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NZ could be possum-free by 2030

Possums can be eradicated, but maybe just not yet, says James Russell

Recent developments in pest control mean possums could be eradicated from New Zealand by 2030, but ecologist Dr James Russell says it might not be a good idea just yet. 

Russell, who is associate professor of biological sciences at the University of Auckland, said developments in the use of 1080 means possums can effectively be eradicated from large areas of forest, while remote monitoring of traditional traps could eradicate possums from other areas.

The number of possums had already halved since the 1980s, from about 70 million to 30 million, due to concerted pest control programmes. But Russell said new 1080 techniques are now making eradication possible. 

“Previously, the mentality was that we can’t eradicate possums from an area because they would just come back,” Russell said. “So we were trying to kill about 95 per cent of possums using the lowest amount of poison possible, and doing that more regularly. But we’ve been learning from island eradications and have been investigating ways to wipe them out in mainland areas.”

Dropping a non-toxic bait prior to a 1080 drop, called a pre-feed, has seen a significant increase in kill-rates, as possums become less suspicious of the poisoned pellets.

The other development involves doing a double drop of 1080, two weeks apart. When these techniques are combined, 99.9 per cent of possums have been killed in trials. The few that survive are so dispersed that they are unable to find a mate to breed, and the population can be eradicated.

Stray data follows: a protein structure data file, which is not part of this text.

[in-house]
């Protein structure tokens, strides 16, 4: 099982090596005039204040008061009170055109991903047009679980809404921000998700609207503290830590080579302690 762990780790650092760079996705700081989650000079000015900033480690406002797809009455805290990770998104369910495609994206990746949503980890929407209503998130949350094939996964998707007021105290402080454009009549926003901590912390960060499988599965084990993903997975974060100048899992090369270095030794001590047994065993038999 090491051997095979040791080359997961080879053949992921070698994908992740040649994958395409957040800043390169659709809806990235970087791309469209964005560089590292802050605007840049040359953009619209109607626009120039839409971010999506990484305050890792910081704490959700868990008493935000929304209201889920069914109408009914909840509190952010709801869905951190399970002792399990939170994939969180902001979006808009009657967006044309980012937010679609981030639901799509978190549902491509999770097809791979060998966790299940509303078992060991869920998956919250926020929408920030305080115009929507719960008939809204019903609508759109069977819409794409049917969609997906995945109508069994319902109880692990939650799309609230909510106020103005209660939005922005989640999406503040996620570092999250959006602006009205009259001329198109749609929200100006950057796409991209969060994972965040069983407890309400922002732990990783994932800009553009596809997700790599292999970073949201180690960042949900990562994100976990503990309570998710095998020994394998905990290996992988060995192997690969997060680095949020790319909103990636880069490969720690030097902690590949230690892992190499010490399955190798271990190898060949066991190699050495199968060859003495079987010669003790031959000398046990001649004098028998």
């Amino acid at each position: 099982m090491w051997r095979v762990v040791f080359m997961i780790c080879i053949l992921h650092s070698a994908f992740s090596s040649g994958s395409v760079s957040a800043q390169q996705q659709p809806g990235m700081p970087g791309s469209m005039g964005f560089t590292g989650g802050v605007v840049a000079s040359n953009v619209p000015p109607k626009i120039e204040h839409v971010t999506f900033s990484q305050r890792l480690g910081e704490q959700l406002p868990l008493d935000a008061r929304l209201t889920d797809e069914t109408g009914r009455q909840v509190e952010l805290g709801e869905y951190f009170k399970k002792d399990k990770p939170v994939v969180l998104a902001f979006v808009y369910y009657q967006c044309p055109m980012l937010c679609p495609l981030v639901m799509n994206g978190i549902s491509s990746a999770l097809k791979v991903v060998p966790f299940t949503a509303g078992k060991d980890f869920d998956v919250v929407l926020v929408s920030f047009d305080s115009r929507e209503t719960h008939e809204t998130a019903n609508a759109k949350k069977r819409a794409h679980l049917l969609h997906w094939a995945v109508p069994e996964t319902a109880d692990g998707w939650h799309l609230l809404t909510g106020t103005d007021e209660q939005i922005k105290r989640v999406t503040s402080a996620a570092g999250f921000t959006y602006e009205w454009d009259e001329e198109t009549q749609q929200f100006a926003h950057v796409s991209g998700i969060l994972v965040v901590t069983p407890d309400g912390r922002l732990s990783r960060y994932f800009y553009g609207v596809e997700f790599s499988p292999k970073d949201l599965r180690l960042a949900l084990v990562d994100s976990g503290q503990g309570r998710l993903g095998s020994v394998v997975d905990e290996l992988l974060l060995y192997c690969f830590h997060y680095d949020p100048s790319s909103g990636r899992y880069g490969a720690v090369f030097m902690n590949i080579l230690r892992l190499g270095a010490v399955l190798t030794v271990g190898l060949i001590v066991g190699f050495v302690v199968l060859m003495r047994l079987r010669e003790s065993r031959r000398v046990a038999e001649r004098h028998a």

In areas where 1080 can’t be used, like urban and rural land, Russell said traditional leghold traps, also known as gin traps, have proven to be effective. Previously large-scale use of the traps has been limited as animal welfare laws required the traps to be checked every 24 hours. But with recently developed remote monitoring, traps only have to be checked once they’ve been activated.

The other factor is possum biology. Compared to rats and stoats, possums are slow breeding and are therefore easier to wipe out. It took possums about 150 years to spread throughout NZ – in 1950, 54 per cent of the country was possum-free, but now they are found throughout the mainland.

But Russell said just because we can eradicate possums now, doesn’t mean we should.

“It’s still quite expensive using these tools. What if we wait another 10 years, there may be another breakthrough that reduces the cost 10 times?”

Eradicating possums could also cause a boom in rat numbers, which would have an even greater impact on birdlife.

“Possums and rats are in a competitive relationship. If we take out possums we will see rat numbers increase because there will be more food for rats. I see rats as the biggest threat to birds, so it might be better to wait.

“There are no possums on Great Barrier Island, but birds there are still devastated by rats.”

Dealing with rats will likely require another scientific breakthrough. Russell is working on a project to develop species-specific poisons, which would only be toxic to the target species and could be safely used at a large scale.

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